The Origin Story of Animals Is a Song of Ice and Fire

Ed Yong in The Atlantic:

Lead_960 (3)Around 717 million years ago, the Earth turned into a snowball. Most of the ocean, if not all of it, was frozen at its surface. The land, which was aggregated into one big supercontinent, was also covered in mile-thick ice. And then, everything changed. Volcanoes released enough carbon dioxide into the atmosphere to trap the sun’s heat and trigger global warming. The ice melted, and the surface of the sea reached temperatures of 120 to 140 degrees Fahrenheit. By 659 million years ago, the world had transformed from snowball to greenhouse. And just 14 million years later, the ice returned and the planet became a snowball for the second time.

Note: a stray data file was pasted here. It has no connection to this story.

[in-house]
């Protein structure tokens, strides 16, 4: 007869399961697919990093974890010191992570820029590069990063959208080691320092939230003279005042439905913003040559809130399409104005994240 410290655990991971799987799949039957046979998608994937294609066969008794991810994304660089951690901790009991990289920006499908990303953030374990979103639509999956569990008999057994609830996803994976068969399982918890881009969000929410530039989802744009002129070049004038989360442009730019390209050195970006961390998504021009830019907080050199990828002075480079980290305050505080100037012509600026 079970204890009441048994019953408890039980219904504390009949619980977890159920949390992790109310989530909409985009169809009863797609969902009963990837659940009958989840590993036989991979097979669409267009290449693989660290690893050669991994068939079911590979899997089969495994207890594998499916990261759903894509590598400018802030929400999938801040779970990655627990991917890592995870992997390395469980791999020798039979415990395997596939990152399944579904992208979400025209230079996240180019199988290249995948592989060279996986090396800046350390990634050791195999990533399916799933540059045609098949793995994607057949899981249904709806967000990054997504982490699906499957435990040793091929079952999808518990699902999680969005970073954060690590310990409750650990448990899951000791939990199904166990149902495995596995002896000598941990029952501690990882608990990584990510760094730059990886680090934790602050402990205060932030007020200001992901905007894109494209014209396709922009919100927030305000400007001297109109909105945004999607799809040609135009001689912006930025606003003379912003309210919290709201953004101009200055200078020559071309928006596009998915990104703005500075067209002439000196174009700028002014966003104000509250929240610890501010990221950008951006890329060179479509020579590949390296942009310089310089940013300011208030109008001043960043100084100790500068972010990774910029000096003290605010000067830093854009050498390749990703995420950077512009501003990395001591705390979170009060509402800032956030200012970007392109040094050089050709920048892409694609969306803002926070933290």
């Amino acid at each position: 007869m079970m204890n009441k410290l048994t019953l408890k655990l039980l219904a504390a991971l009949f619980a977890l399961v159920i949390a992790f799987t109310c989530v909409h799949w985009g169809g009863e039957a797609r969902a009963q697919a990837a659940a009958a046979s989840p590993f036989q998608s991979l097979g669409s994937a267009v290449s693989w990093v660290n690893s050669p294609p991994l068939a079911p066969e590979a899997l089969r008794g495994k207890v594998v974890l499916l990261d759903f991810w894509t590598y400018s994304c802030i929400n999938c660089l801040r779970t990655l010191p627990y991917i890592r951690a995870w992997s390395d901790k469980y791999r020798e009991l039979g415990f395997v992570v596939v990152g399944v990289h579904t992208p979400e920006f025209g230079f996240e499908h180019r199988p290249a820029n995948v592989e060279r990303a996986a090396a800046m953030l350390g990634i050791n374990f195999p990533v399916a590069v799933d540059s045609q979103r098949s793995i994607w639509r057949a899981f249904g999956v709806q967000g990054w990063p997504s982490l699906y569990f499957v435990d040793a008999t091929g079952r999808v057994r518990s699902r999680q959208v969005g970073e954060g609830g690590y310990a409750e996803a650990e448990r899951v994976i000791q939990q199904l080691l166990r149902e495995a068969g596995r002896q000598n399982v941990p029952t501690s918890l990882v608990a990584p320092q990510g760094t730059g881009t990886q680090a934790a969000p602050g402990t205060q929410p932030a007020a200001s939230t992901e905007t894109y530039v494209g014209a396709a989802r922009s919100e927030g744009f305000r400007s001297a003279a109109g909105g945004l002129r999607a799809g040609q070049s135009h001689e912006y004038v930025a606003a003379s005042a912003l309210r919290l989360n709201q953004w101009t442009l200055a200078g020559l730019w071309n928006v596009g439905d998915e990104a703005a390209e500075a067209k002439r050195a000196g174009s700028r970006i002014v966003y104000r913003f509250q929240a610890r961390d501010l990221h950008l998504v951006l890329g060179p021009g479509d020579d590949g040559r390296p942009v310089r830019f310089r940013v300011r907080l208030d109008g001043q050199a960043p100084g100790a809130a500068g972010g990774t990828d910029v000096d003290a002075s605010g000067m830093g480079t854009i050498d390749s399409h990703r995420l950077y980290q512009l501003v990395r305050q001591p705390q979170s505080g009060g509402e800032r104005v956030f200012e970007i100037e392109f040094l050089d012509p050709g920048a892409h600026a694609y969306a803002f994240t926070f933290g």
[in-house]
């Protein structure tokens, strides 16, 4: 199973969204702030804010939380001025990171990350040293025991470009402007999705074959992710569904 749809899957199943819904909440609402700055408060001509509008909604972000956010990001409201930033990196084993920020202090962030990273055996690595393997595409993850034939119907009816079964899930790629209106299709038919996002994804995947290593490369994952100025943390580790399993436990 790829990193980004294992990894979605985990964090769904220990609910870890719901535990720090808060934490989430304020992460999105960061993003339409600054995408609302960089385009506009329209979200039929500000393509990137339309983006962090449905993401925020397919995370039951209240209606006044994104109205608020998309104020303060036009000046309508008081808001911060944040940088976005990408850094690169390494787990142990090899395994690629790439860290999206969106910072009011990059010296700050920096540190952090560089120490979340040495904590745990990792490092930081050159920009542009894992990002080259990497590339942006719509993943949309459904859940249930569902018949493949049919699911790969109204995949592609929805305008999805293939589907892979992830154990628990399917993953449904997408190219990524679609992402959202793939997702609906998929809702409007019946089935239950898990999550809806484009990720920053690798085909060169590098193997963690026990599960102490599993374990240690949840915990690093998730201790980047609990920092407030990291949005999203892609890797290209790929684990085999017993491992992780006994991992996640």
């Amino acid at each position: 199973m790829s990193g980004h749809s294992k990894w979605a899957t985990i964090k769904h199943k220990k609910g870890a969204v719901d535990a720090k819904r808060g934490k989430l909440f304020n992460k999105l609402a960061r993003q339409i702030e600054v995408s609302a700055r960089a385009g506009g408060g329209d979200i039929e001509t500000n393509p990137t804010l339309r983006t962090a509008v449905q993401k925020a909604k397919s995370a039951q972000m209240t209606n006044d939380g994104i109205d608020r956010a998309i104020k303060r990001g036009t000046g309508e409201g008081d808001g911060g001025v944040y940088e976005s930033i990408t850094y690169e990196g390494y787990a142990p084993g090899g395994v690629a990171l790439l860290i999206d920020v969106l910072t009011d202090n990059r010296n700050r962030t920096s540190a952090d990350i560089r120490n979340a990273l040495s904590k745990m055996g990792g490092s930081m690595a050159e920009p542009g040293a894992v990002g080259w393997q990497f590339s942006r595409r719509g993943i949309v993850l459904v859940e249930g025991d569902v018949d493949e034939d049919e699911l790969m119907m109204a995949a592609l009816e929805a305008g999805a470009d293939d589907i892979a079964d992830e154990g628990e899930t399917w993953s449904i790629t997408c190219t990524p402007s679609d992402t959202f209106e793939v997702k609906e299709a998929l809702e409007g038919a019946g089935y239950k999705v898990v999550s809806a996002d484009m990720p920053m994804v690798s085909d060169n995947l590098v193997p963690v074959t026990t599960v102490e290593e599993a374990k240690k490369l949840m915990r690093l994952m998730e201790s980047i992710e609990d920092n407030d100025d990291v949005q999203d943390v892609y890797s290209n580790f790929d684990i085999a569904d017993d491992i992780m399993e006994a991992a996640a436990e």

This song of ice and fire was a momentous period for life on Earth. According to Jochen Brocks from the Australian National University, it liberated a flood of nutrients that permanently transformed the oceans, from a world that was dominated by bacteria to one where algae were ascendant. The algae, in turn, revolutionized the food webs in the sea, paving the way for the evolution of larger and increasingly complex organisms—like the first animals. If the Age of Algae had never dawned, we wouldn’t be here.

More here.